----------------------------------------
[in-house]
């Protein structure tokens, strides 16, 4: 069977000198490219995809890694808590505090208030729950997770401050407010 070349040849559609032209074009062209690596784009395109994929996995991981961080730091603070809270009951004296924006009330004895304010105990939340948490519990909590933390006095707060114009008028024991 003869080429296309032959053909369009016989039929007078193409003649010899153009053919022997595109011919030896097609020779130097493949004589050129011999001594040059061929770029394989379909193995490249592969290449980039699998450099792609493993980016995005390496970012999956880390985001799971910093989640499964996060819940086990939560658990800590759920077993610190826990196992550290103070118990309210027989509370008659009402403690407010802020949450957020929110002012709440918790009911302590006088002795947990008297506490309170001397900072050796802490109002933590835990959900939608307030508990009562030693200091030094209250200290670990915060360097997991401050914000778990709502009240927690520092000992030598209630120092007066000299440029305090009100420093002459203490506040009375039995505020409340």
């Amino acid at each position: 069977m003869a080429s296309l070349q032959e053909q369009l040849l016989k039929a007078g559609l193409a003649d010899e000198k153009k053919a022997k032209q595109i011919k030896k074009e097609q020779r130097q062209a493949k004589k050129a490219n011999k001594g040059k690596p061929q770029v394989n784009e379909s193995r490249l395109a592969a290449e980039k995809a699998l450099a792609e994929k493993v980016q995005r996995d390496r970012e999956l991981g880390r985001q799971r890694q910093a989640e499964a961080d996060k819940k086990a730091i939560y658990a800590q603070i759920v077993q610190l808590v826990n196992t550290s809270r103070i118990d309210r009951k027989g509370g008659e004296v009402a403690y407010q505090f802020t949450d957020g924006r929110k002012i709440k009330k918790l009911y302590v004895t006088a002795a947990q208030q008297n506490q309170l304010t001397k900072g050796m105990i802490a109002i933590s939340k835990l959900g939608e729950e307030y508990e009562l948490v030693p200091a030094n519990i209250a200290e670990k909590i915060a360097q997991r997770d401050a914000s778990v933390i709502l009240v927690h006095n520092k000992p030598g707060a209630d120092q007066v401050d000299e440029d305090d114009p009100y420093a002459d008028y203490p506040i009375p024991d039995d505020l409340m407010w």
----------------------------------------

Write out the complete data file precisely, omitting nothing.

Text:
[in-house]
């Protein structure tokens, strides 16, 4: 069977000198490219995809890694808590505090208030729950997770401050407010 070349040849559609032209074009062209690596784009395109994929996995991981961080730091603070809270009951004296924006009330004895304010105990939340948490519990909590933390006095707060114009008028024991 003869080429296309032959053909369009016989039929007078193409003649010899153009053919022997595109011919030896097609020779130097493949004589050129011999001594040059061929770029394989379909193995490249592969290449980039699998450099792609493993980016995005390496970012999956880390985001799971910093989640499964996060819940086990939560658990800590759920077993610190826990196992550290103070118990309210027989509370008659009402403690407010802020949450957020929110002012709440918790009911302590006088002795947990008297506490309170001397900072050796802490109002933590835990959900939608307030508990009562030693200091030094209250200290670990915060360097997991401050914000778990709502009240927690520092000992030598209630120092007066000299440029305090009100420093002459203490506040009375039995505020409340």
């Amino acid at each position: 069977m003869a080429s296309l070349q032959e053909q369009l040849l016989k039929a007078g559609l193409a003649d010899e000198k153009k053919a022997k032209q595109i011919k030896k074009e097609q020779r130097q062209a493949k004589k050129a490219n011999k001594g040059k690596p061929q770029v394989n784009e379909s193995r490249l395109a592969a290449e980039k995809a699998l450099a792609e994929k493993v980016q995005r996995d390496r970012e999956l991981g880390r985001q799971r890694q910093a989640e499964a961080d996060k819940k086990a730091i939560y658990a800590q603070i759920v077993q610190l808590v826990n196992t550290s809270r103070i118990d309210r009951k027989g509370g008659e004296v009402a403690y407010q505090f802020t949450d957020g924006r929110k002012i709440k009330k918790l009911y302590v004895t006088a002795a947990q208030q008297n506490q309170l304010t001397k900072g050796m105990i802490a109002i933590s939340k835990l959900g939608e729950e307030y508990e009562l948490v030693p200091a030094n519990i209250a200290e670990k909590i915060a360097q997991r997770d401050a914000s778990v933390i709502l009240v927690h006095n520092k000992p030598g707060a209630d120092q007066v401050d000299e440029d305090d114009p009100y420093a002459d008028y203490p506040i009375p024991d039995d505020l409340m407010w």